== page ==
Of what use were the British cavalry during the years of trench warfare on the Western Front? On a static battlefield dominated by the weapons of the industrial age, by the machine gun and massed artillery, the cavalry were seen as an anachronism. They were vulnerable to modern armaments, of little value in combat and a waste of scarce resources. At least, that is the common viewpoint. Indeed, the cavalry have been consistently underestimated since the first histories of the Great War were written. But, in light of modern research, is this the right verdict? David Kenyon seeks to answer this question in his thought-provoking new study. His conclusions challenge conventional wisdom on the subject – they should prompt a radical re-evaluation of the role of the horseman on the battlefields of France and Flanders a century ago. Using evidence gained from primary research into wartime records and the eyewitness accounts of the men who were there – who saw the cavalry in action – he reassesses the cavalry’s contribution and performance. His writing gives a vivid insight into the cavalry tactics and the ethos of the cavalrymen of the time. He also examines how the cavalry combined with the other arms of the British army, in particular the tanks. His well-balanced and original study will be essential reading for students of the Western Front and for anyone who is interested in the long history of cavalry combat.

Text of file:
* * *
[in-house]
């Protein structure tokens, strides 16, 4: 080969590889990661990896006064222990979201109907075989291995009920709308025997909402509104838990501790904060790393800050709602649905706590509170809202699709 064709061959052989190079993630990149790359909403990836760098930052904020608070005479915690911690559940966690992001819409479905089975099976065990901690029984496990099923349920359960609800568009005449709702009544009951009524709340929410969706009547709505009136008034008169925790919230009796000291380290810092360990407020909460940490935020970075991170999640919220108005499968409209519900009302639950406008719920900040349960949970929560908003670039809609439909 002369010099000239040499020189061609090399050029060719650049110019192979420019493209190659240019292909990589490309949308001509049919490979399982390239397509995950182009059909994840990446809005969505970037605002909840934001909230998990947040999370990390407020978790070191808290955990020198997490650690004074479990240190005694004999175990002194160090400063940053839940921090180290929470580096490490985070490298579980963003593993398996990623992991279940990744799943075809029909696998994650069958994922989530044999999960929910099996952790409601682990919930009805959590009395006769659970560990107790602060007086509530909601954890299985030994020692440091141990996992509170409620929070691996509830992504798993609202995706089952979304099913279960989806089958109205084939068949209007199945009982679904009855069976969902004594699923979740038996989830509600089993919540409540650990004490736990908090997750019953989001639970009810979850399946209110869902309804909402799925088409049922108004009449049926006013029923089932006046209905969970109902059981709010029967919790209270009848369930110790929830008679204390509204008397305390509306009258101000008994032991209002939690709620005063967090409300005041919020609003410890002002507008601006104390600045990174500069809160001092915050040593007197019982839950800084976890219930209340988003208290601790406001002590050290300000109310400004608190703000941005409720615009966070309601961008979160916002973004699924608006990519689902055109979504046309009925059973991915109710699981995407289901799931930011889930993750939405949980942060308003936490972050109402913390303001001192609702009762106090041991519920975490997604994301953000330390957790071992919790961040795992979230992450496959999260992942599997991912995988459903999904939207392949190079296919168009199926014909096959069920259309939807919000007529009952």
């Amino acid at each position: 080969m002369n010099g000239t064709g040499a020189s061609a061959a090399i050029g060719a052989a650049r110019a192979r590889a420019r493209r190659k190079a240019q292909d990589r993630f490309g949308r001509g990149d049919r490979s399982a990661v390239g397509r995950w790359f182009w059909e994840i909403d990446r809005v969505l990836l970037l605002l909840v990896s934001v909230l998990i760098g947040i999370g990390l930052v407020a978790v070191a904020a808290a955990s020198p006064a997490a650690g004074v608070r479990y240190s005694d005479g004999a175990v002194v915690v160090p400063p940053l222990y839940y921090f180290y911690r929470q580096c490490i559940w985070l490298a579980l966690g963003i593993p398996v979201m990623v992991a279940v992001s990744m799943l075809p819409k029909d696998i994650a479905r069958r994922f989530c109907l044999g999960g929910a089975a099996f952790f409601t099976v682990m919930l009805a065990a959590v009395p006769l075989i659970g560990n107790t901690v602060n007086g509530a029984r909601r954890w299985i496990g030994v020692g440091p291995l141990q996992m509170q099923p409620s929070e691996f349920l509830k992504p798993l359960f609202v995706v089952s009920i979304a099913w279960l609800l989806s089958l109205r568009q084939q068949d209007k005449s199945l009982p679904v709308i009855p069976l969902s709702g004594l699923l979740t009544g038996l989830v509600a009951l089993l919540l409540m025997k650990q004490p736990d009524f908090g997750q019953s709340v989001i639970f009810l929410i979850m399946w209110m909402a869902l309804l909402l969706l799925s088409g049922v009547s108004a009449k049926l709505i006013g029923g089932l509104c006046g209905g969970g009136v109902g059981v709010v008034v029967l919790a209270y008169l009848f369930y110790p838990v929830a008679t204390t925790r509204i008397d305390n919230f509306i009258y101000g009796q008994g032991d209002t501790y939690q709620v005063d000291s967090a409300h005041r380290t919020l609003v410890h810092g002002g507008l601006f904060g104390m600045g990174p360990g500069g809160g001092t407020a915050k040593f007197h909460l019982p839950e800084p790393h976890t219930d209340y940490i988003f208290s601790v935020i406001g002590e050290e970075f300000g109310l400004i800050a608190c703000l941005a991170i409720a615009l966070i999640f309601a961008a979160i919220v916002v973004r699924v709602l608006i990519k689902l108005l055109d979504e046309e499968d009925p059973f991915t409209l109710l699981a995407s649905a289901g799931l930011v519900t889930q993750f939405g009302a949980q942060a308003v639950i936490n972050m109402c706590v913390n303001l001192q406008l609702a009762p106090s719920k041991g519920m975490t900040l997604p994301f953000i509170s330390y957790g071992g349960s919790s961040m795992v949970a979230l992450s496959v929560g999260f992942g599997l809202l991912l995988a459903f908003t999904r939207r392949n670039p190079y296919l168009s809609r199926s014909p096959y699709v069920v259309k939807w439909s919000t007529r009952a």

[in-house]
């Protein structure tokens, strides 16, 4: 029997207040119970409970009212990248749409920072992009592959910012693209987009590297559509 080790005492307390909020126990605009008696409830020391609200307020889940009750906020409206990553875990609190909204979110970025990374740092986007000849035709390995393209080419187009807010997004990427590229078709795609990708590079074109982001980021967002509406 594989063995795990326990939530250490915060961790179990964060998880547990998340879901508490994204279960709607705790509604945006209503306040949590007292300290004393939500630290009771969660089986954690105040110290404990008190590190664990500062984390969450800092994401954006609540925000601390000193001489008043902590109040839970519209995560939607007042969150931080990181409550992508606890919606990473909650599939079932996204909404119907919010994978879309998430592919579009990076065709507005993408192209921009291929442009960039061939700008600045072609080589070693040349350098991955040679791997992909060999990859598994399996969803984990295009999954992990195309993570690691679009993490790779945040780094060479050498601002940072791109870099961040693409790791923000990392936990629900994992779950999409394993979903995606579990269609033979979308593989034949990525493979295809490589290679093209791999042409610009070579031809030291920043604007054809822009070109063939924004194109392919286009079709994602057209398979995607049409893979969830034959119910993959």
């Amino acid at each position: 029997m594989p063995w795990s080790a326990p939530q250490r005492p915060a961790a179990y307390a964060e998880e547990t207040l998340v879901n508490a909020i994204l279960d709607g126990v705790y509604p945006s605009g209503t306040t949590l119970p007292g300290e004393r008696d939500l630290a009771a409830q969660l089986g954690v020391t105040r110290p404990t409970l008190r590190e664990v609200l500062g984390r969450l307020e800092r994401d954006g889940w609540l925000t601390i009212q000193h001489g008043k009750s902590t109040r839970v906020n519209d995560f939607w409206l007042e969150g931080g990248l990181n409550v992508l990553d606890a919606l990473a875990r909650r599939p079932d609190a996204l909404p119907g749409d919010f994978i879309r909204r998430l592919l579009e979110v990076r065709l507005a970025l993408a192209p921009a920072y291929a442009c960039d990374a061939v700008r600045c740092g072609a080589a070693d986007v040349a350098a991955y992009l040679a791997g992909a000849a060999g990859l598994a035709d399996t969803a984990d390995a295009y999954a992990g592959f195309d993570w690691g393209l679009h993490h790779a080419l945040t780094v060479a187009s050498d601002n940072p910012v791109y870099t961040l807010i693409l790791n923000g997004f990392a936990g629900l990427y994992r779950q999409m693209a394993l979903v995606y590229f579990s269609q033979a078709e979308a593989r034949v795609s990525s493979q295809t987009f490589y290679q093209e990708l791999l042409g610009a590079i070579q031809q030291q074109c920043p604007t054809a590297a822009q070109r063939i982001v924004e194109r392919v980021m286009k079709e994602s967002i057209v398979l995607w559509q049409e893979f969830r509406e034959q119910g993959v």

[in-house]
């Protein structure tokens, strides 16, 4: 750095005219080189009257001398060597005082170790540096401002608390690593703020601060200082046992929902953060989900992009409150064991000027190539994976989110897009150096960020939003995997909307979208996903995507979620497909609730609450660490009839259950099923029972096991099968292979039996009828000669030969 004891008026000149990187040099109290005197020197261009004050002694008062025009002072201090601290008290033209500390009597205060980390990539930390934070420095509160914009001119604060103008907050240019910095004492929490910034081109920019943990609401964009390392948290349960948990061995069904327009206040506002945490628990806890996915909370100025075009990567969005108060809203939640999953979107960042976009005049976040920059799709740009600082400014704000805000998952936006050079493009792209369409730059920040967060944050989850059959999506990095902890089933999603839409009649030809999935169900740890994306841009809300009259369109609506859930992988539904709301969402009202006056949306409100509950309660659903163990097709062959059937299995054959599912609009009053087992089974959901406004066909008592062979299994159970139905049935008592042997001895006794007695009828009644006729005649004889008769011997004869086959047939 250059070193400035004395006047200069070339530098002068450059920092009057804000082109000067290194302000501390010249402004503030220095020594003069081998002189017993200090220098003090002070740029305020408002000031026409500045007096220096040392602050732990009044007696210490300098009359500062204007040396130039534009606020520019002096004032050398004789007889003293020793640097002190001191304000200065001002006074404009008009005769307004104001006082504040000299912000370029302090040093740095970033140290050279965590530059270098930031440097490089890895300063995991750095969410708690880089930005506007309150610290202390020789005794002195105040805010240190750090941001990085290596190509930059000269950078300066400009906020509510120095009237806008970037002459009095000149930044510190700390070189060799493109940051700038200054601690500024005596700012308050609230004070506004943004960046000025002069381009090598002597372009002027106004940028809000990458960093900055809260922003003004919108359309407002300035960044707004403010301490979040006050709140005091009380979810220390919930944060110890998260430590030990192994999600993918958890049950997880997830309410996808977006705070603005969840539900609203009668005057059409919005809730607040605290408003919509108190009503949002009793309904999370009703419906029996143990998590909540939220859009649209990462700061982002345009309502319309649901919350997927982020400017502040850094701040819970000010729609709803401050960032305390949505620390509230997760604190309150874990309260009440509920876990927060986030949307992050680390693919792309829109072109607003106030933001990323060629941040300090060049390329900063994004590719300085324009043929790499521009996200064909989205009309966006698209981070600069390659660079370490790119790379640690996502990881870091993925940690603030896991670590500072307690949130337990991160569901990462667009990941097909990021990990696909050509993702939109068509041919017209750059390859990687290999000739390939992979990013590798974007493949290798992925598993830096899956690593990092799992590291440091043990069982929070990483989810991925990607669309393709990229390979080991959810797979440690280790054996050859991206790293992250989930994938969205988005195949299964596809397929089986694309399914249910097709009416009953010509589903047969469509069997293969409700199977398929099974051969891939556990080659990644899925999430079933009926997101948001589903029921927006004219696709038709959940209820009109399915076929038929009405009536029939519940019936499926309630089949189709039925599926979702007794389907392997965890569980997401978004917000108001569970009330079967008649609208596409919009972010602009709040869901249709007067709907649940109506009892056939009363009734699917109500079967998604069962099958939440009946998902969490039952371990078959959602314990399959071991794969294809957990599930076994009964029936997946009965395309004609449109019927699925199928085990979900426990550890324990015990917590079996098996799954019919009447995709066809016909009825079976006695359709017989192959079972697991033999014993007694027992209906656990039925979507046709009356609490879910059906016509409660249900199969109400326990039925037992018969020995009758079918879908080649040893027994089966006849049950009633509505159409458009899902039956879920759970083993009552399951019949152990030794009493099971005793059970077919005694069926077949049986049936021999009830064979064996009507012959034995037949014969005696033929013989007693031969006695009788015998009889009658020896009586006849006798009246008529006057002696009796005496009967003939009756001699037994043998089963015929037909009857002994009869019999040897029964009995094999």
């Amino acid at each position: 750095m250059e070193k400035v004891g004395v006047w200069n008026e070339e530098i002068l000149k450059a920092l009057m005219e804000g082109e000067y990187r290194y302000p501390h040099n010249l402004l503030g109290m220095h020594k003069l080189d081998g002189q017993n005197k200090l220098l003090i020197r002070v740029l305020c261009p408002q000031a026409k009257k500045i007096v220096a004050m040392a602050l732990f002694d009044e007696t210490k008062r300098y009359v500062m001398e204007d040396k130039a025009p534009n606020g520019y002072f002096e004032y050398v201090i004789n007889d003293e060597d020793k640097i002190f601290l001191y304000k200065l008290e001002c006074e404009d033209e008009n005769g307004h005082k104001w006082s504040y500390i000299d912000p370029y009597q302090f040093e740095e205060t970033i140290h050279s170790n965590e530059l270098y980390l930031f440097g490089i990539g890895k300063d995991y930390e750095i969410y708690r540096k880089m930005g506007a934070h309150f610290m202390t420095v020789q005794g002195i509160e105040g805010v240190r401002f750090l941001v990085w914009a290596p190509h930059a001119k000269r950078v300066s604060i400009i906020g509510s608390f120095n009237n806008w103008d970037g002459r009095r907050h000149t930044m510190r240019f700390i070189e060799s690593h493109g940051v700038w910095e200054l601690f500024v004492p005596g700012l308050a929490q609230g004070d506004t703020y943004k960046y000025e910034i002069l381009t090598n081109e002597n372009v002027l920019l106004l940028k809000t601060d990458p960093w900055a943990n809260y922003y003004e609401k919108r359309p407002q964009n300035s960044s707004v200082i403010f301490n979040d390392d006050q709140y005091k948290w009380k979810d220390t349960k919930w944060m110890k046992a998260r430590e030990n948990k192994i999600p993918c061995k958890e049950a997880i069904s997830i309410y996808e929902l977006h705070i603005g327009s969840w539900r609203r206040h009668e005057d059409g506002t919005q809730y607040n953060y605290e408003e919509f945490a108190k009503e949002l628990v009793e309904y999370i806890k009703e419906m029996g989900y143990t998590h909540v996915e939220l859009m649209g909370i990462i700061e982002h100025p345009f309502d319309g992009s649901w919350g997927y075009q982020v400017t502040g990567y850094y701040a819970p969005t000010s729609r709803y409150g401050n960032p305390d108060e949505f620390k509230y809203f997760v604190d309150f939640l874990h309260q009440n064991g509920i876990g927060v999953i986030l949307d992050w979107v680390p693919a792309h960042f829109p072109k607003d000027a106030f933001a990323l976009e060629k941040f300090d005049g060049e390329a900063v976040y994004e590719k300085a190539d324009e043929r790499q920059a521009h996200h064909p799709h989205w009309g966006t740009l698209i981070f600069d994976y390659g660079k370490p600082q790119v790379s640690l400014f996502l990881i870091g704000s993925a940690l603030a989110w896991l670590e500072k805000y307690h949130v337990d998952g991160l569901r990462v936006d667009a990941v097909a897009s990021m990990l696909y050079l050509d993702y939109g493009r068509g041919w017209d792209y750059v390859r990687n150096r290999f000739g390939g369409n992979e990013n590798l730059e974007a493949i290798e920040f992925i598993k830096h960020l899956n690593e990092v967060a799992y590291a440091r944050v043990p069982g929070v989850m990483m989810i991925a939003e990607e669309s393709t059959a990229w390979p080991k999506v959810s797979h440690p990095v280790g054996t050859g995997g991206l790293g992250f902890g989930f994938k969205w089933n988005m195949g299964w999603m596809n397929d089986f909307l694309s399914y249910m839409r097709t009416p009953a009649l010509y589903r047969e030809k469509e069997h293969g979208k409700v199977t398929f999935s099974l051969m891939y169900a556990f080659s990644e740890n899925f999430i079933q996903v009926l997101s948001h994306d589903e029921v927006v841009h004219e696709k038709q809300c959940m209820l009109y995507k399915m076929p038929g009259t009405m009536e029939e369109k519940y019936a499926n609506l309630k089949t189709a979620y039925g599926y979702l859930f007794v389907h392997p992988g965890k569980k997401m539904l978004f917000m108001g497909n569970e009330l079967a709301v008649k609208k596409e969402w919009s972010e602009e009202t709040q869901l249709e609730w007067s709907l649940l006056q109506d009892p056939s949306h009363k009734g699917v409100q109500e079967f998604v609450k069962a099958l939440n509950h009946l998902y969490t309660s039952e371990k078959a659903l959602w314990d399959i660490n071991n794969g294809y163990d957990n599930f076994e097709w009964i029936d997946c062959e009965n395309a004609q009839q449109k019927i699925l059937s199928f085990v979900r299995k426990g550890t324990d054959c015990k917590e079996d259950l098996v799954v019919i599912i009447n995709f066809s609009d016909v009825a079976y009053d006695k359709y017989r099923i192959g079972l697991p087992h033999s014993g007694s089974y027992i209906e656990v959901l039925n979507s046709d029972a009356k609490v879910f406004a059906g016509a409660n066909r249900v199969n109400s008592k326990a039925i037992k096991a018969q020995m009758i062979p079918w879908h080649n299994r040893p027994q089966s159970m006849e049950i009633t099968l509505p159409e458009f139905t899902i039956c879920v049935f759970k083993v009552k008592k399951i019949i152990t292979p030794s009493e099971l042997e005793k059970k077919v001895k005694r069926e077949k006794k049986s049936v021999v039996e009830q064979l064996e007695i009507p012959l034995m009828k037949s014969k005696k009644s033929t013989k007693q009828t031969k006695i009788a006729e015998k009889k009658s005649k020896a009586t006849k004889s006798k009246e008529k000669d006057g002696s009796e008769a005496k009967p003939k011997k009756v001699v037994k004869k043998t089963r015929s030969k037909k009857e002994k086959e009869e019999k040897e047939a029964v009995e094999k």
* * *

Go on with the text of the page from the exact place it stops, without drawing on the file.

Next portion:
HORSEMEN IN NO MAN’S LAND British Cavalry and the Trench Warfare 1914-1918
David Kenyon questions the assumption that the cavalry played no useful part in the Great War,this is the definitive book on the subject, in which we see the real complexities, constraints, achievements and limitations in a thoroughly accurate context.
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